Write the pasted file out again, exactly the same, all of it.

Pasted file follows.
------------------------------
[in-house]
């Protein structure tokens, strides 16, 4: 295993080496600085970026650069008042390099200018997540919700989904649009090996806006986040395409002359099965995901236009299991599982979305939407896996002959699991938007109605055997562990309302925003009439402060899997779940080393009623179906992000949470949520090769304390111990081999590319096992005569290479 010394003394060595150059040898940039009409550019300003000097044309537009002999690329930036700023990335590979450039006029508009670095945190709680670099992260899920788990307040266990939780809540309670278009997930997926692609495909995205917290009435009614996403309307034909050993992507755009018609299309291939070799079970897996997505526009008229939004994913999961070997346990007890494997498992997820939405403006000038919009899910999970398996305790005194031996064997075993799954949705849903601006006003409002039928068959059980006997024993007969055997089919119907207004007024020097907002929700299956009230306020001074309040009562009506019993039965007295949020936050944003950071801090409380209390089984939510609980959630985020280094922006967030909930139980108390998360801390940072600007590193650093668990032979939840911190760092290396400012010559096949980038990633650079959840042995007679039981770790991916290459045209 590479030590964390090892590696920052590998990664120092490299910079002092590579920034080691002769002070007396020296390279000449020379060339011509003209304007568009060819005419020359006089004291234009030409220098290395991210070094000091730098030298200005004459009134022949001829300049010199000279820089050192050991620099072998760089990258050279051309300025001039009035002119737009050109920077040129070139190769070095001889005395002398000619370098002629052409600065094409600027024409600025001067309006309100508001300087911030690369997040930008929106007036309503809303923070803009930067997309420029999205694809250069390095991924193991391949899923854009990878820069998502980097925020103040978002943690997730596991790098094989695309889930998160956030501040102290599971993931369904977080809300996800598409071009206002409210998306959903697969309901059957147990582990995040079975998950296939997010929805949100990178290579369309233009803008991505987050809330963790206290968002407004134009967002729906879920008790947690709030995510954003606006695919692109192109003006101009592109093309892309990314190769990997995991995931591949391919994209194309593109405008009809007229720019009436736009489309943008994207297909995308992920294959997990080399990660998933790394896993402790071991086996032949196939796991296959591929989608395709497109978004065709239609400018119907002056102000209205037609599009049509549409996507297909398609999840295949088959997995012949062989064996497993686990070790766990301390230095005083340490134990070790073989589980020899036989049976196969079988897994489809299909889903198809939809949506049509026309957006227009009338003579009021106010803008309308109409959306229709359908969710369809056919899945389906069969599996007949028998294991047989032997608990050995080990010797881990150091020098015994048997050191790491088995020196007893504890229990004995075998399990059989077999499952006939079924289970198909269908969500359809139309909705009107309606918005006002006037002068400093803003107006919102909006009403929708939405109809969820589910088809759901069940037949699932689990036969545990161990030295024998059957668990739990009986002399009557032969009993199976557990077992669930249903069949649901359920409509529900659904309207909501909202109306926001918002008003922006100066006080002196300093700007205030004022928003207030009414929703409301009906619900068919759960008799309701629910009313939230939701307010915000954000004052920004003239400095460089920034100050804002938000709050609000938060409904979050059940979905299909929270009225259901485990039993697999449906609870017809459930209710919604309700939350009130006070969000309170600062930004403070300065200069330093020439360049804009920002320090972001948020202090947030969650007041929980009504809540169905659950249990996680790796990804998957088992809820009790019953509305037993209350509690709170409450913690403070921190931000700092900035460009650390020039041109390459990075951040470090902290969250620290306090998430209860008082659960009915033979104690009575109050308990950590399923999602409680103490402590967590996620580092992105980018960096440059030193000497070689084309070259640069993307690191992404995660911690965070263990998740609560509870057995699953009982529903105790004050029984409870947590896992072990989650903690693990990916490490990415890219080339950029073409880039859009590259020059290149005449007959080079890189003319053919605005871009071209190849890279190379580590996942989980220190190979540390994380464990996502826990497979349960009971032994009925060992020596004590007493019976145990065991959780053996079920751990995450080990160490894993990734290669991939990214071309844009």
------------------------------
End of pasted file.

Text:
[in-house]
């Protein structure tokens, strides 16, 4: 295993080496600085970026650069008042390099200018997540919700989904649009090996806006986040395409002359099965995901236009299991599982979305939407896996002959699991938007109605055997562990309302925003009439402060899997779940080393009623179906992000949470949520090769304390111990081999590319096992005569290479 010394003394060595150059040898940039009409550019300003000097044309537009002999690329930036700023990335590979450039006029508009670095945190709680670099992260899920788990307040266990939780809540309670278009997930997926692609495909995205917290009435009614996403309307034909050993992507755009018609299309291939070799079970897996997505526009008229939004994913999961070997346990007890494997498992997820939405403006000038919009899910999970398996305790005194031996064997075993799954949705849903601006006003409002039928068959059980006997024993007969055997089919119907207004007024020097907002929700299956009230306020001074309040009562009506019993039965007295949020936050944003950071801090409380209390089984939510609980959630985020280094922006967030909930139980108390998360801390940072600007590193650093668990032979939840911190760092290396400012010559096949980038990633650079959840042995007679039981770790991916290459045209 590479030590964390090892590696920052590998990664120092490299910079002092590579920034080691002769002070007396020296390279000449020379060339011509003209304007568009060819005419020359006089004291234009030409220098290395991210070094000091730098030298200005004459009134022949001829300049010199000279820089050192050991620099072998760089990258050279051309300025001039009035002119737009050109920077040129070139190769070095001889005395002398000619370098002629052409600065094409600027024409600025001067309006309100508001300087911030690369997040930008929106007036309503809303923070803009930067997309420029999205694809250069390095991924193991391949899923854009990878820069998502980097925020103040978002943690997730596991790098094989695309889930998160956030501040102290599971993931369904977080809300996800598409071009206002409210998306959903697969309901059957147990582990995040079975998950296939997010929805949100990178290579369309233009803008991505987050809330963790206290968002407004134009967002729906879920008790947690709030995510954003606006695919692109192109003006101009592109093309892309990314190769990997995991995931591949391919994209194309593109405008009809007229720019009436736009489309943008994207297909995308992920294959997990080399990660998933790394896993402790071991086996032949196939796991296959591929989608395709497109978004065709239609400018119907002056102000209205037609599009049509549409996507297909398609999840295949088959997995012949062989064996497993686990070790766990301390230095005083340490134990070790073989589980020899036989049976196969079988897994489809299909889903198809939809949506049509026309957006227009009338003579009021106010803008309308109409959306229709359908969710369809056919899945389906069969599996007949028998294991047989032997608990050995080990010797881990150091020098015994048997050191790491088995020196007893504890229990004995075998399990059989077999499952006939079924289970198909269908969500359809139309909705009107309606918005006002006037002068400093803003107006919102909006009403929708939405109809969820589910088809759901069940037949699932689990036969545990161990030295024998059957668990739990009986002399009557032969009993199976557990077992669930249903069949649901359920409509529900659904309207909501909202109306926001918002008003922006100066006080002196300093700007205030004022928003207030009414929703409301009906619900068919759960008799309701629910009313939230939701307010915000954000004052920004003239400095460089920034100050804002938000709050609000938060409904979050059940979905299909929270009225259901485990039993697999449906609870017809459930209710919604309700939350009130006070969000309170600062930004403070300065200069330093020439360049804009920002320090972001948020202090947030969650007041929980009504809540169905659950249990996680790796990804998957088992809820009790019953509305037993209350509690709170409450913690403070921190931000700092900035460009650390020039041109390459990075951040470090902290969250620290306090998430209860008082659960009915033979104690009575109050308990950590399923999602409680103490402590967590996620580092992105980018960096440059030193000497070689084309070259640069993307690191992404995660911690965070263990998740609560509870057995699953009982529903105790004050029984409870947590896992072990989650903690693990990916490490990415890219080339950029073409880039859009590259020059290149005449007959080079890189003319053919605005871009071209190849890279190379580590996942989980220190190979540390994380464990996502826990497979349960009971032994009925060992020596004590007493019976145990065991959780053996079920751990995450080990160490894993990734290669991939990214071309844009």